By Jenny Neyman
Special to the Tribune
Only two things in life are certain, as the saying goes: Death and taxes. Alaska could add one more to that list — mosquitoes. And this spring, the inevitable swarm of the relentless bloodsuckers has hatched in such ferocity as to make the first two certainties seem not the worst of the list.
“It’s probably going to be a nice buggy year,” said Janice Chumley, integrated pest management specialist at the University of Alaska Fairbanks Cooperative Extension Service Office in Soldotna.
That’s putting it mildly. Kelly Keating-Griebel, of Soldotna, puts it less so:
“Never seen it like this before, and I’ve been here 42 years,” she said.
Southcentral Alaska is experiencing a perfect storm of conditions to produce a mass spring hatch of mosquitoes. Or rather, experiencing the consequences of storms last fall. Southcentral was deluged with rain last September and October, followed by temperatures plunging below freezing before an insulating layer of snow fell. That pushed frost deep into the ground, ensuring a slow thaw come spring. On top of that came a period of late snowfall in March. To pile on even further were cool, cloudy conditions persisting into April. It wasn’t until the end of April and into early May that the spring thaw really began in earnest.
But even as sunshine and warmer temperatures started making soggy work of the snow, the ground below was still frozen, leaving the excess water sitting in expanding melt pools on the surface.
That’s a perfect nursery for a certain type of mosquito.
“I think it’s just a late and heavy snowmelt,” said Matt Bowser, etymologist with the Kenai National Wildlife Refuge. “On my property and here at the refuge we had more and deeper pools that persisted later, so I think it was ideal conditions for this species of mosquito to really produce a lot.”
Mosquitoes have an aquatic component to their life cycles, living in water in their larval stage, so wet is good for the bugs. One local species in particular thrives in soggy spring snowmelt conditions. Bowser, though not an expert in mosquitoes, did study a few samples collected at refuge headquarters on Ski Hill Road.
“The ones that were the first couple that bit me. I took them into the lab and identified them,” he said.
Meaning, he didn’t just squash them?
“I do quite a bit of that, too, but it’s enough of a phenomenon this year I really wanted to look into it a little bit anyway,” he said.
They were of the genus Ochlerotatus, species communis. It’s a common type of mosquito widespread throughout cold climates of the Northern Hemisphere.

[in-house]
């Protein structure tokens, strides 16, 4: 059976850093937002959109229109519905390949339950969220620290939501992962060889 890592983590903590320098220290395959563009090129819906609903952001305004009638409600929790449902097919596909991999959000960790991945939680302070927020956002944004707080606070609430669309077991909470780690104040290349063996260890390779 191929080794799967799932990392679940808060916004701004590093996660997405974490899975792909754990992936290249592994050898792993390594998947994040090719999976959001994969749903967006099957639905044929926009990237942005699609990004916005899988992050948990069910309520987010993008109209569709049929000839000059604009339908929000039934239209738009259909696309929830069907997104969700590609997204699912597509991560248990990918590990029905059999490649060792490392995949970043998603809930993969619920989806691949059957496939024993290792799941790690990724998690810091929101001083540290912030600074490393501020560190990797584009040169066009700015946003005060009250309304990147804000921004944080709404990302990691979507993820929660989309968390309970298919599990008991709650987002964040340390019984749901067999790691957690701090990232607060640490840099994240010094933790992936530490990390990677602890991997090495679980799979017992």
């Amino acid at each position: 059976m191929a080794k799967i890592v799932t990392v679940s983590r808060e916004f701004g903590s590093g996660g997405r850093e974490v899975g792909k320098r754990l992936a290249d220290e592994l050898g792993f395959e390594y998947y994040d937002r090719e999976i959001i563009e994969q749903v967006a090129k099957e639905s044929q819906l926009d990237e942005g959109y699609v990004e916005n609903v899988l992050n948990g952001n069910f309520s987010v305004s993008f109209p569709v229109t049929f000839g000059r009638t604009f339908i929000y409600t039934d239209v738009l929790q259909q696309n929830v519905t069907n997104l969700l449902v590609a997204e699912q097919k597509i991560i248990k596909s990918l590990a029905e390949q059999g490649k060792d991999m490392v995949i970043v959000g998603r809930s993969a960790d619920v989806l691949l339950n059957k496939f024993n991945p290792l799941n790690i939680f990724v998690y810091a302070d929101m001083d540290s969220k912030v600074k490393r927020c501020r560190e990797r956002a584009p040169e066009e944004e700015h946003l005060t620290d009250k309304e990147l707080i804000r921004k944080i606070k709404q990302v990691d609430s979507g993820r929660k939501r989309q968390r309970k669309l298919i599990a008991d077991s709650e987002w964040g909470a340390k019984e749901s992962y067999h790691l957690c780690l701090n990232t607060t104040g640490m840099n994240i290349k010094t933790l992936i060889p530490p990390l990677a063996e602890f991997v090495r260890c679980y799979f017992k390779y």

“They can be really abundant wherever there’s a lot of snowmelt. It’s a species that breeds in snowmelt pools, that’s where the larvae grow,” Bowser said.
The females feast on a blood meal in the summer or fall, then use that nourishment to produce eggs before they die. They lay their eggs on the ground, usually in a forested area, Bowser said. Come the spring thaw, pools of water form from the melting snow. When the eggs get covered in water and the temperature warms enough, the eggs hatch. The more water covering the ground as the temperature warms, the more Ochlerotatus communis eggs are likely to hatch. The emerging larvae feed voraciously, then pupate within about a week and turn into flying adults.
“This year there were just more, and more consistent, and bigger, pools than in most years, and it stayed on my property later than it has the last two years,” Bowser said.
To make matters worse, the snowmelt pool-hatching Ochlerotatus communis aren’t the only species of mosquito out and about these days. There’s also a species commonly called a snow mosquito, which overwinters as adults and emerges ready to feed in as little as one sunny day. Snow mosquitoes are larger and slower moving than the Ochlerotatus communis, but they’re just as hungry. The adults emerge from their pupa stage in late summer, then cozy up in piles of leaf litter or nooks and crannies in trees and stumps to wait out the winter. When the ambient temperature gets warm enough in the spring, or even in later winter, they’re ready to fly in search of a meal.
“They’re not frozen so they can respond quickly to the warming temperatures and be active even on a warm winter day,” Bowser said.